fast furney's auto repair II
A friend came over to my house to help me do an errand and he took a look at my newly smashed hood. He walked over to it and said, "Hey, why don't you just bend this down a little? It would look better." He proceeded to do just that, leaning down on the hood and bending it a bit so it was flatter.
I regarded him from several feet away, "Well, it used to open and close."
"Oops, sorry," he said, and then we both forgot about it.
...until I asked a friend what she wanted for her birthday that is. "I only want one thing...I just want to go hiking. Will you take me hiking?"
"Sure!" I said, and we planned a trip to a nearby wilderness spot. That morning I opened my hood for the first time in awhile to change the oil, since I was about to go on a little road trip. When I was done I slammed the hood, and I guess in the back of my mind I did notice that it didn't seem to close quite right.
I picked up my friend, we ran some errands and put everything in the car. Snacks: check. Good shoes: check. Water: check. Plenty of gas: check. We happily put a badass mix tape in the tape deck and headed onto the interstate for some hiking fun.
I had been on the interstate for about 5 minutes, finally getting up to cruising speed in the fast lane when the wind finally caught the hood right, whipped it up past its restraints, and slammed it into my windshield with great force. It was like a little explosion happening right in our face. Suddenly we were going 65 miles per hour with zero visibility.
I looked underneath the little opening below the hood and pulled myself off the road.
I looked over at my poor friend and she looked a little shell shocked. I didn't blame her. I felt a little shell shocked myself as I climbed out of the auto with cars racing by at 80 miles an hour and tried to find some way to secure my hood well enough to get off the road. I did my best to tie it with a strap, but there was really nothing on the hood you could tie something to. It freaked us out by flipping up one more time before we got off the Interstate, but I manages to look below it and get onto city streets.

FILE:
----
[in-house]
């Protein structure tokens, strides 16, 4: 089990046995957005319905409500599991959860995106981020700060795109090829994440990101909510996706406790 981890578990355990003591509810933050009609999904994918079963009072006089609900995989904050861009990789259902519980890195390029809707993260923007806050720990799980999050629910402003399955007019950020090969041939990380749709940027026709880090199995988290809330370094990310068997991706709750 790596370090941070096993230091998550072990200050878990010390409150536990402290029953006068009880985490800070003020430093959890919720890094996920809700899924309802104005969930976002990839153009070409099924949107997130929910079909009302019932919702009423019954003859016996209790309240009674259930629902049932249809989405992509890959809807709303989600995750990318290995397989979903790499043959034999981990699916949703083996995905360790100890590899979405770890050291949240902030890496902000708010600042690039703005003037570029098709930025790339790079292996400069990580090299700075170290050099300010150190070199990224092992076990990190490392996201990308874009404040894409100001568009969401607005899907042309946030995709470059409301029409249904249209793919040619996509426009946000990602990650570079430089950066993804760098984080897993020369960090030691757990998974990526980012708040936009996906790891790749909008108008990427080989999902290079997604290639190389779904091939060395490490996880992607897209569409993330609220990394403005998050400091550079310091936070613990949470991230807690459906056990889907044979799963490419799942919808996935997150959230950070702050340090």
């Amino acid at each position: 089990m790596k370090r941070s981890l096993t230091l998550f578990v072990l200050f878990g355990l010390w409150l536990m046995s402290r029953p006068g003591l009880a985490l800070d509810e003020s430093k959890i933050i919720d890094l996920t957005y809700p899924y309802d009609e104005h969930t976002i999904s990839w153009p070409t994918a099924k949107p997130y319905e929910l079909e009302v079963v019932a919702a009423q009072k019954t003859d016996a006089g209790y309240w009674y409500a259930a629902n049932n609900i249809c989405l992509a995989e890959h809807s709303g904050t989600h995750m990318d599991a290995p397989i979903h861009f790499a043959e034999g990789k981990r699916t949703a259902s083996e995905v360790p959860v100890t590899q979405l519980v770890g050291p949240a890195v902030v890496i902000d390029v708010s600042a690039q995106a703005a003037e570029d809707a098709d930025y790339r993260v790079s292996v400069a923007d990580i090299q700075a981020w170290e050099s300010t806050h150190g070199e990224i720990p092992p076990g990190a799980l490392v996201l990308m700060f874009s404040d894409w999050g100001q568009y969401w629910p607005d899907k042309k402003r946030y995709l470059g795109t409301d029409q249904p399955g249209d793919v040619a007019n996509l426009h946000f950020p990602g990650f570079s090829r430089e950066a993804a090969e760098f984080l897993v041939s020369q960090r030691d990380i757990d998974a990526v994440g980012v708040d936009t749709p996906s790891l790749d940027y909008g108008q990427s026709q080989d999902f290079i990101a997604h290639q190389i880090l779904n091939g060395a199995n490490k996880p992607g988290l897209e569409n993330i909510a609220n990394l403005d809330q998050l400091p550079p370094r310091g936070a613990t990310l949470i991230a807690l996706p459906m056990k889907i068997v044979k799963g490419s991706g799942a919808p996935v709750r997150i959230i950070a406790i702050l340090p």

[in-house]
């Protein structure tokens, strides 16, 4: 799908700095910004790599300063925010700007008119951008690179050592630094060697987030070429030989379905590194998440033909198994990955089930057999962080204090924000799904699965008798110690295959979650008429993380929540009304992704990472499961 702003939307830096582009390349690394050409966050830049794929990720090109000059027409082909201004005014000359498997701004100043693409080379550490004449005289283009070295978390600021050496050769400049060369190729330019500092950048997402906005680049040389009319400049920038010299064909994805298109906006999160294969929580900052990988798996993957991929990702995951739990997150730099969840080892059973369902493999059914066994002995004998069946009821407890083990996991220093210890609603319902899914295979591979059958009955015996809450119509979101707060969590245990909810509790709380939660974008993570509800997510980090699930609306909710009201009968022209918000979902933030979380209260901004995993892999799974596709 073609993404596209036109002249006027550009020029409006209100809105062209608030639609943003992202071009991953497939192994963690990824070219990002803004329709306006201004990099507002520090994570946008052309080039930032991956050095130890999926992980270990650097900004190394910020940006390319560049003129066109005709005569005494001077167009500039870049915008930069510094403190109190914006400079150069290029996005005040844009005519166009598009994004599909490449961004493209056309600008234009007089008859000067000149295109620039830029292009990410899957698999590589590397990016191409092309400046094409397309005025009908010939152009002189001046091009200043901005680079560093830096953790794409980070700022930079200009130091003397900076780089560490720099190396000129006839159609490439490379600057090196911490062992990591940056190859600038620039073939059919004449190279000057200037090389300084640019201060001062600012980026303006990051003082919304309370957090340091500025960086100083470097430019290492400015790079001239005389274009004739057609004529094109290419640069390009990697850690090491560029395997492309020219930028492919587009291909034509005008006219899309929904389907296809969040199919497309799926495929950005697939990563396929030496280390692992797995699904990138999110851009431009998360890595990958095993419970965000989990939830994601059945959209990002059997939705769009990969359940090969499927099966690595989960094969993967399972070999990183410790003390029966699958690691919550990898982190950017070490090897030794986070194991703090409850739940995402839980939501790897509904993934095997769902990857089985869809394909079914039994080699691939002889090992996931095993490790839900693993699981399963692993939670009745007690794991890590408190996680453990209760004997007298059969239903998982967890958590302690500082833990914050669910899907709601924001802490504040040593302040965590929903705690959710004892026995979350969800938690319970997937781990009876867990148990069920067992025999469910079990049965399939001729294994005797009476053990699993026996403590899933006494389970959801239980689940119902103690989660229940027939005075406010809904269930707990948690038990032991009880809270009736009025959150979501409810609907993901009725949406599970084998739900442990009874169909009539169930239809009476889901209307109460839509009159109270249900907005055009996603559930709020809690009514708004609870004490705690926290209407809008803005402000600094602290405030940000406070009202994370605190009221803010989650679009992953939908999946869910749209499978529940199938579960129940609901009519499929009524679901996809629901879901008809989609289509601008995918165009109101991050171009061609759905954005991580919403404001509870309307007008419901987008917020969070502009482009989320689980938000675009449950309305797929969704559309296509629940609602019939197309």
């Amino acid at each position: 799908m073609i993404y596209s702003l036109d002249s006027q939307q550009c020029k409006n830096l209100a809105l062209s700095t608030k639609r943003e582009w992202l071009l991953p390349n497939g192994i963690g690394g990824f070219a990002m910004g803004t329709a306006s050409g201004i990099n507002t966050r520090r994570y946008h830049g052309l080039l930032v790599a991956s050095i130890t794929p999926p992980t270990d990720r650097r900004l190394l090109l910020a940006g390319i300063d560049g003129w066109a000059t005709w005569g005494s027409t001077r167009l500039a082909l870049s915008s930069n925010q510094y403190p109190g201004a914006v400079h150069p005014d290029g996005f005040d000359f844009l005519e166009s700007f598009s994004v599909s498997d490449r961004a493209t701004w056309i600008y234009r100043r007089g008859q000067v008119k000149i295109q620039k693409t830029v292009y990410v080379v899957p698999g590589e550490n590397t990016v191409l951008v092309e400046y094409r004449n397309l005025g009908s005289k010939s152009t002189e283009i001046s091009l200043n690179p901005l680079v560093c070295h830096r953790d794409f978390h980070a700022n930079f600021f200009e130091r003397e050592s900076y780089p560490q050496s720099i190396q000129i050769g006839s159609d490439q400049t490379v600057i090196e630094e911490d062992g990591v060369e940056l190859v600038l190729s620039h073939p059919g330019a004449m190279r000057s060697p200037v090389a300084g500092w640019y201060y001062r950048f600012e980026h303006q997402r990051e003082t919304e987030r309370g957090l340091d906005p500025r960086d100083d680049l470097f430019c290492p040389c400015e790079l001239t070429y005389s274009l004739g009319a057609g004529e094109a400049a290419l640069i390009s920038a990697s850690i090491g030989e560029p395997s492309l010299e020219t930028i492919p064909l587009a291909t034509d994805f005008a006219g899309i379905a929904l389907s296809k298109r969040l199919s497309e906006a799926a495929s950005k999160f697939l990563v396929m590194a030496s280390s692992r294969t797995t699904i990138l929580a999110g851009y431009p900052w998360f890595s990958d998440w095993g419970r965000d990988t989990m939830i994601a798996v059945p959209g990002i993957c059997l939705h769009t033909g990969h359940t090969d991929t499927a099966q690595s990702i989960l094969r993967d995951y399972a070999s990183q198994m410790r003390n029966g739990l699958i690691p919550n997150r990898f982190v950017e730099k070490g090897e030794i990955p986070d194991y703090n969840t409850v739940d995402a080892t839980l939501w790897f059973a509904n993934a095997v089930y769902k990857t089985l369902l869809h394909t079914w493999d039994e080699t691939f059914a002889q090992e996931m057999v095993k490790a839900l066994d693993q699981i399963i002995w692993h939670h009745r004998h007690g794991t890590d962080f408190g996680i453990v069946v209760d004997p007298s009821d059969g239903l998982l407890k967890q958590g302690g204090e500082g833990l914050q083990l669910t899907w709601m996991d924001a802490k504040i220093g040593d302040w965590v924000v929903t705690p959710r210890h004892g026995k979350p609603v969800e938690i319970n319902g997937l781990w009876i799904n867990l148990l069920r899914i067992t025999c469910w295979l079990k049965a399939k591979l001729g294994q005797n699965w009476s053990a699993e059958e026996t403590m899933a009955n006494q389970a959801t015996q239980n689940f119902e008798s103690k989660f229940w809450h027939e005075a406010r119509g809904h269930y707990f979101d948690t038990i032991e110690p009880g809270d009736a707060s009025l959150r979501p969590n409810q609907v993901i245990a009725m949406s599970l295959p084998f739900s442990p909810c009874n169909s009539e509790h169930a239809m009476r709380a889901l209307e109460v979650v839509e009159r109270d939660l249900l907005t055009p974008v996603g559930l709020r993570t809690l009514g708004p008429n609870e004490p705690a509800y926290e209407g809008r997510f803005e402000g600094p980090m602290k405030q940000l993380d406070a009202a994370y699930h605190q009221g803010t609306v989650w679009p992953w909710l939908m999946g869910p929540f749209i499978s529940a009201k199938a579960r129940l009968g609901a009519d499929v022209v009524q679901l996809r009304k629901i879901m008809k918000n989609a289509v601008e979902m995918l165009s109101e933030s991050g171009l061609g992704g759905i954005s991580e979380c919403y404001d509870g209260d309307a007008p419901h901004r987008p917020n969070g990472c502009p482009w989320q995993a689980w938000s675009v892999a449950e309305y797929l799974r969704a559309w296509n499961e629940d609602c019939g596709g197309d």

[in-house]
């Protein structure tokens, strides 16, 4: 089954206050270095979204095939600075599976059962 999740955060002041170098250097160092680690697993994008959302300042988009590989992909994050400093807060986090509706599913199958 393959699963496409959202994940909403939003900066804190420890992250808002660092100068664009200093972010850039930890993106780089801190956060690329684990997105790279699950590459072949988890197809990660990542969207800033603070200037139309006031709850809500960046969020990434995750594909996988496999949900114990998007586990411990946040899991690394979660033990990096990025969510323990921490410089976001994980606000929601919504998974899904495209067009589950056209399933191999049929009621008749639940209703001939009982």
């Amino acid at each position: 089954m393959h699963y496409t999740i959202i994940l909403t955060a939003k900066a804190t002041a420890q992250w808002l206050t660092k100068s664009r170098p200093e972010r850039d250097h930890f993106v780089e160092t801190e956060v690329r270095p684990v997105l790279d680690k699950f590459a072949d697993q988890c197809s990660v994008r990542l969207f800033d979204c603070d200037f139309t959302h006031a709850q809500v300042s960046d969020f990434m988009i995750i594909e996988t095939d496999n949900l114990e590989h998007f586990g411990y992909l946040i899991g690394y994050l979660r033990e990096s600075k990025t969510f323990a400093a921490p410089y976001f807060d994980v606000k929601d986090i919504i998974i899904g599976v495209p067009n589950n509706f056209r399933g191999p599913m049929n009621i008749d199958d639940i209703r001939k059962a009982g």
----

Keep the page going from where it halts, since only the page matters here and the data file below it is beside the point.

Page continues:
I pulled it down one more time and limped back into the dock at granny speed. As soon as I got home my friend and I laid on the lawn and she cried in my arms at the shock of it all.
Upstairs I went to talk to Fast Furney. He was eating spaghetti, watching TV and drinking beer in his skivvies after work, but he still came to my rescue. He helped me punch holes in my hood with a screwdriver and wire it shut with a coathanger. We looked at my poor car and sighed. The right windshield wiper had been smashed, along with the windshield. When it was turned on it made a gentle thwack, thwack as the loose piece smacked against the glass.
It worked like a charm though, until he got the headlamps and took it into his shop once again. He fixed the clasp on my hood, he replaced my windshield wiper with one I had laying around, and then he hammered my frame into submission enough to get the headlamp assembly into the car. For this he charged me the cost of the headlight and again a ridiculously small amount for labor.
Now I had spent probably $300 on parts and tabs, and now except for the windshield, the car was the closest it had been to street legal in several months. It was such a relief!
Then, of course, only a few weeks later, I hit a car on the shoulder of the Interstate, smashed into a guardrail, and totalled my car (yes, the part with the brand new head lamps). I remember looking at my wreck of a car as cars speeded by, honking their horns and nearly hitting the back of my car. I sighed and thought of the hard work that Fast Furney had put in.
Well, it wouldn't be the last time Fast Furney would help me...